Class act celebrates Aboriginal Day at CFB Esquimalt

As an ultra-shy teen lacking self-esteem and earning average grades on a Saskatchewan reserve, Nicole Shingoose took a chance on military training to bring her out of her shell.

And she’s out.

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Now a confident, capable naval officer, Shingoose gave a keynote address Thursday at Canadian Forces Base Esquimalt during celebrations marking National Aboriginal Day.

In January, she became the first graduate of Royal Military College’s Aboriginal Leadership Opportunity Year Program to become an officer in the Canadian Armed Forces.

Having grown up on the Plains Cree Moosomin reserve near North Battleford, the 24-year-old is familiar with the challenges facing aboriginal youth. “They’re intimidated, they’re not very sure of themselves,” said Shingoose, an acting sub-lieutenant in the Canadian Armed Forces stationed in Saskatoon. The people in her community have asked her to attend school powwows in her naval uniform to help spur interest in military opportunities.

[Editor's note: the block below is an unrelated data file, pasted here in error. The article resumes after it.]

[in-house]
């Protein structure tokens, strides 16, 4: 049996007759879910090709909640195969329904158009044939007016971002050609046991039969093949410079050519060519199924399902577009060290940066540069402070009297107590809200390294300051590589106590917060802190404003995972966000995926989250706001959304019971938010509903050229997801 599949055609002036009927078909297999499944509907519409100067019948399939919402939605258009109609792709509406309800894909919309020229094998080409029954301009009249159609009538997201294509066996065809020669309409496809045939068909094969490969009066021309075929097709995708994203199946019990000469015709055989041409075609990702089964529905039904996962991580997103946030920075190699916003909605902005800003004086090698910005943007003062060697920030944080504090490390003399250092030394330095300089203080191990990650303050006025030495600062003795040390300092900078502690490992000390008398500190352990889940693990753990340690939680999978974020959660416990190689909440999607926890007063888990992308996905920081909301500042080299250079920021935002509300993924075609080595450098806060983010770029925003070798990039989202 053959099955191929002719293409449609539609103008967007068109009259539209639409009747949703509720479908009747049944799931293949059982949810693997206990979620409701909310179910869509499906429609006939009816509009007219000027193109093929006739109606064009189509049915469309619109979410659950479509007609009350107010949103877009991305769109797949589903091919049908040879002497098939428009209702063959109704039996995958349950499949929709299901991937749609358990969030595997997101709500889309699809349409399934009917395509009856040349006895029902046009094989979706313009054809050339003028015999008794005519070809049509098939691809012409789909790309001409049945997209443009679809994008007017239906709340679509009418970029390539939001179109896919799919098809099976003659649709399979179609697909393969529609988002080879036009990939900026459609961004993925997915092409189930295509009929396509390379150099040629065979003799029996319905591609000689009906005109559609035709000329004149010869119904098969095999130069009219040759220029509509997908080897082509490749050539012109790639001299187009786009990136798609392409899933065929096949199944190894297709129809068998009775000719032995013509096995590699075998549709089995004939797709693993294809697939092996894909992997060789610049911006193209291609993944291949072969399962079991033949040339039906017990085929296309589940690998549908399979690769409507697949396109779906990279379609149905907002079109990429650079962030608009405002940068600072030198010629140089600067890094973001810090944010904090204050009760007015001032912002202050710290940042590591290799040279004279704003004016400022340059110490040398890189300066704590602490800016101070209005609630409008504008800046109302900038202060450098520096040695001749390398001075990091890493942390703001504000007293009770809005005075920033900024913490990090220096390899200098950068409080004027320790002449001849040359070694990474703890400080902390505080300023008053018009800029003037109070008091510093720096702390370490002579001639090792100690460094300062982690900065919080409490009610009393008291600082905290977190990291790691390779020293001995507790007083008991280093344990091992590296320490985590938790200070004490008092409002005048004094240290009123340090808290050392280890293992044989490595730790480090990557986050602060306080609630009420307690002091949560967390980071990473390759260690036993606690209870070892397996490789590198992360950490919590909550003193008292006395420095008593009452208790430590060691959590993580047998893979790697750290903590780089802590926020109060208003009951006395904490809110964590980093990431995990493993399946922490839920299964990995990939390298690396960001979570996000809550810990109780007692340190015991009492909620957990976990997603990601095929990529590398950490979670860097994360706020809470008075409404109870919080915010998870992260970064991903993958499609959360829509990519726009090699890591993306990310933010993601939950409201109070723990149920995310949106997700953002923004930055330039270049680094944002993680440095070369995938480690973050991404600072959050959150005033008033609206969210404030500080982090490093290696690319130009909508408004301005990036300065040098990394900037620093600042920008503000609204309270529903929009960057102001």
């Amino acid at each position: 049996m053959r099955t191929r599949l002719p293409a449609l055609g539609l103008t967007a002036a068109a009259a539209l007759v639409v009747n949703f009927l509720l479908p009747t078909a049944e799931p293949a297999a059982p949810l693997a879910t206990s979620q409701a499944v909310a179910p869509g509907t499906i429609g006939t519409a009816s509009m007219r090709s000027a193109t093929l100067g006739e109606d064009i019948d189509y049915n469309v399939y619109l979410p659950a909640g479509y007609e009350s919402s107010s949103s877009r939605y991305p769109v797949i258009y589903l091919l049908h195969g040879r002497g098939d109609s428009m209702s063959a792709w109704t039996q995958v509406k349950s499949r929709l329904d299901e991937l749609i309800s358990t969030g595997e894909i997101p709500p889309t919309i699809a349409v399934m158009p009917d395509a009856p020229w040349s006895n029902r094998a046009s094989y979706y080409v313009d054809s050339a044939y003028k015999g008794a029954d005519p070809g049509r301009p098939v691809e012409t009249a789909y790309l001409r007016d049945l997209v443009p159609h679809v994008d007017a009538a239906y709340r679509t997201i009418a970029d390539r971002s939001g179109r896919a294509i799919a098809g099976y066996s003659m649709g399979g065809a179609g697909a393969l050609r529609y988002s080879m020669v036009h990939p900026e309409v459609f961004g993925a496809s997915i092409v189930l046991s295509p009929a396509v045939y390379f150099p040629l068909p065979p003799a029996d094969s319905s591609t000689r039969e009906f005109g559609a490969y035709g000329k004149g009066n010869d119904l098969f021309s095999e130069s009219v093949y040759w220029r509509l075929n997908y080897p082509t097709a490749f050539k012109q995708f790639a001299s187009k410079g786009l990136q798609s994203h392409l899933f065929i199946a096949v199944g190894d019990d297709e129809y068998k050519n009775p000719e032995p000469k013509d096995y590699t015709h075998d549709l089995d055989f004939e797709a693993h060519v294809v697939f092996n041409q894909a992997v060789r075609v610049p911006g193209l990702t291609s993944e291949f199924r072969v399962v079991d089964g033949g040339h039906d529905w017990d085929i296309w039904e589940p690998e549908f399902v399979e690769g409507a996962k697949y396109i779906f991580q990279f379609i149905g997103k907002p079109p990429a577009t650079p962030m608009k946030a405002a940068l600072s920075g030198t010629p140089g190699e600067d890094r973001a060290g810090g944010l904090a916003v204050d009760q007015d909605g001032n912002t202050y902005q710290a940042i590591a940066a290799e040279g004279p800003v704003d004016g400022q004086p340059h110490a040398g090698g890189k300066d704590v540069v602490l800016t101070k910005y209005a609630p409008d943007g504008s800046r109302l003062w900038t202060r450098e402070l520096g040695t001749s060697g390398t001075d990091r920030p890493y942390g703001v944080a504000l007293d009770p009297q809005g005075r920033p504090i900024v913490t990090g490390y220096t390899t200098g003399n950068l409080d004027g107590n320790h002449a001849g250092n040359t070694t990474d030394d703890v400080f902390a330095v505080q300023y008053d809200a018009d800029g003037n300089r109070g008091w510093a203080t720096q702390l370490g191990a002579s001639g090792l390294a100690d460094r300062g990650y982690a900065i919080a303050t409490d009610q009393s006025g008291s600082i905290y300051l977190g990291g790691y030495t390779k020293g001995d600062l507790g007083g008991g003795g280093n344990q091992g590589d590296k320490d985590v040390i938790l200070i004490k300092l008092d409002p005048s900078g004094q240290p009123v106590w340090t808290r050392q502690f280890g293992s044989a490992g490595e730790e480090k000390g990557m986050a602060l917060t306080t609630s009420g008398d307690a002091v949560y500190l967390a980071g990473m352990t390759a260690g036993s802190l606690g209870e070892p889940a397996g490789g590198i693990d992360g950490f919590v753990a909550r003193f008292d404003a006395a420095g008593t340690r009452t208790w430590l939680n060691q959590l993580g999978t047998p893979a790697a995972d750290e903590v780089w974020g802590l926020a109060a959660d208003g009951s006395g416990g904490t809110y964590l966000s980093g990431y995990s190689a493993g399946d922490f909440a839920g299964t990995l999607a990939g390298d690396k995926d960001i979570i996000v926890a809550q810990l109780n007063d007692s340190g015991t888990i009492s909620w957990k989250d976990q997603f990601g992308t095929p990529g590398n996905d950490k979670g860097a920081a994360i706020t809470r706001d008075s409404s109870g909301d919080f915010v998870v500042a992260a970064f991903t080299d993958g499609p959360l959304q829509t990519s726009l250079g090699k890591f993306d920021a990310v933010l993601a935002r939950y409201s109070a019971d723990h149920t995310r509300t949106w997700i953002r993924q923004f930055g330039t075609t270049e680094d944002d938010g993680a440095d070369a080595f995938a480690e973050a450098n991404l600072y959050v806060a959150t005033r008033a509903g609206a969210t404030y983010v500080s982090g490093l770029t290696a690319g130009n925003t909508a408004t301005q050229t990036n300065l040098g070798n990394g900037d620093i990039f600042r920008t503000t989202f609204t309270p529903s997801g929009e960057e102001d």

She hopes she can encourage some of them to explore the discipline, skills, and pride that military training can instill.

“I really just want to inspire and encourage not only aboriginal youth but aboriginal adults that it’s never too late to join the military,” she said.

“It’s a career you can never go wrong with. You can always go up in the ranks, travel the world and [get] experiences.”

The military gave her self-confidence and taught her how to face her fears, she said. She’s still shy, but as a reserve officer, she can lead a platoon and make and execute orders.

“Aboriginal peoples have a proud history of serving with distinction within the Canadian Armed Forces-Royal Canadian Navy,” said Rear Admiral Bill Truelove, Commander Maritime Forces Pacific, in a statement.

“On National Aboriginal Day, we commemorate and thank our aboriginal brothers and sisters for the contributions and sacrifices they have made for our nation.”

Shingoose’s military career is rooted in the six-week Raven program for high school students.

“The challenges, discipline and structure was all so new to me, but I actually really enjoyed it,” she said.

Shingoose is heading home to HMCS Unicorn in Saskatchewan with the navy reserve.

She’s looking into classes so she can apply to veterinary school, but she plans to remain in the navy reserves.

kdedyna@timescolonist.com

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